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KIT MARLOWE'S WORKS.
TAMBERLAINE THE GREAT,-PART I. TAMBERLAINE THE GREAT,-PART II. THE JEW OF MALTA.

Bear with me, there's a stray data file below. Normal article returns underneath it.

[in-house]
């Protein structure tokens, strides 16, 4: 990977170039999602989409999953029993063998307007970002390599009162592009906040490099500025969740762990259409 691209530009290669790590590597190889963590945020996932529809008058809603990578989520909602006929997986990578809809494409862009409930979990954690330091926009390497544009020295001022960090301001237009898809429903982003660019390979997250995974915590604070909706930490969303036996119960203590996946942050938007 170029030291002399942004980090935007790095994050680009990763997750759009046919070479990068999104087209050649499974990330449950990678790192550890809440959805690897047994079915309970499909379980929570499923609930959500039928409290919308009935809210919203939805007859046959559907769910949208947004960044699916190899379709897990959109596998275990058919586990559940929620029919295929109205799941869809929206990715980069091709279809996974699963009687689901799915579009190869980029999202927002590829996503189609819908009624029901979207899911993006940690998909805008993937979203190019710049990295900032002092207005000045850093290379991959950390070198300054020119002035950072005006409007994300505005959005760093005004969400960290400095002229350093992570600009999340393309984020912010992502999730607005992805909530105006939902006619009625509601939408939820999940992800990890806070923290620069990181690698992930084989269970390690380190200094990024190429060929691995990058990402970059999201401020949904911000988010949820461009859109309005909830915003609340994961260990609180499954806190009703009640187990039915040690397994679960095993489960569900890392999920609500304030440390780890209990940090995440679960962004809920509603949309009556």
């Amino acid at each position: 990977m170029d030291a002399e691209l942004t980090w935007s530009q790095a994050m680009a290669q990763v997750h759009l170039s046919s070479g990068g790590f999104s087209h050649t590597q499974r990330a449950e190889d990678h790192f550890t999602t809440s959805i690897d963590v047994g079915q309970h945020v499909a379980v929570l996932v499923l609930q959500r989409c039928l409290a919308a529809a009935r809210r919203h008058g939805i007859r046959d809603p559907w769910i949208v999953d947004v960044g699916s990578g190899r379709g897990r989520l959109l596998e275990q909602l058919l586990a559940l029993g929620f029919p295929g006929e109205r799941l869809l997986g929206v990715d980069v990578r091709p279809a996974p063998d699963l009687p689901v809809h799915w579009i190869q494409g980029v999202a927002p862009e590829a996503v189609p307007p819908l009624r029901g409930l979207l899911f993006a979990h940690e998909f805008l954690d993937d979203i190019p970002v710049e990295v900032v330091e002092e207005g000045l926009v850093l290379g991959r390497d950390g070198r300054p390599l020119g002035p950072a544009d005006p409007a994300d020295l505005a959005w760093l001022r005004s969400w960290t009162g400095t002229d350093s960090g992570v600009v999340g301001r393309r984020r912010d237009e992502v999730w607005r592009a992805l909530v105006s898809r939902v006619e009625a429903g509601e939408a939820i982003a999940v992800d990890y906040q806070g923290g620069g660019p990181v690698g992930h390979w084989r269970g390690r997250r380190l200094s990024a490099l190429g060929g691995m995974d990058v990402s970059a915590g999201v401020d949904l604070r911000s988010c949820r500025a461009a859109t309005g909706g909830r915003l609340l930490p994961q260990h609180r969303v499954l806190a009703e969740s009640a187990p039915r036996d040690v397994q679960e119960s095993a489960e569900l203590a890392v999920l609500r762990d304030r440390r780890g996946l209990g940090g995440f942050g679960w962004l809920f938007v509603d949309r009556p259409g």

MARLOWE was the only dramatic poet who obtained any great degree of celebrity previously to the appearance of Shakespeare's plays; we hardly meet with a single scene in the dramatic productions of Marlowe's predecessors which is calculated to call forth the passions of grief, or terror, or astonishment. They are all written either in the dry didactic style ✓ of Ferrex and porrex, or in the extravagant vein of King Cambises. The dramatists, indeed, who preceded him had no dominion over the passions-they were extravagant and bombastic, instead of being pathetic or natural. Peele and Greene, the friends. and contemporaries of Marlowe, exhibited only slight and occasional indications of feeling in their dramatic compositions. Marlowe was the first who made any impression upon the hearts of the audience. He possessed more genius and refinement, and drew his materials from a purer source, than any former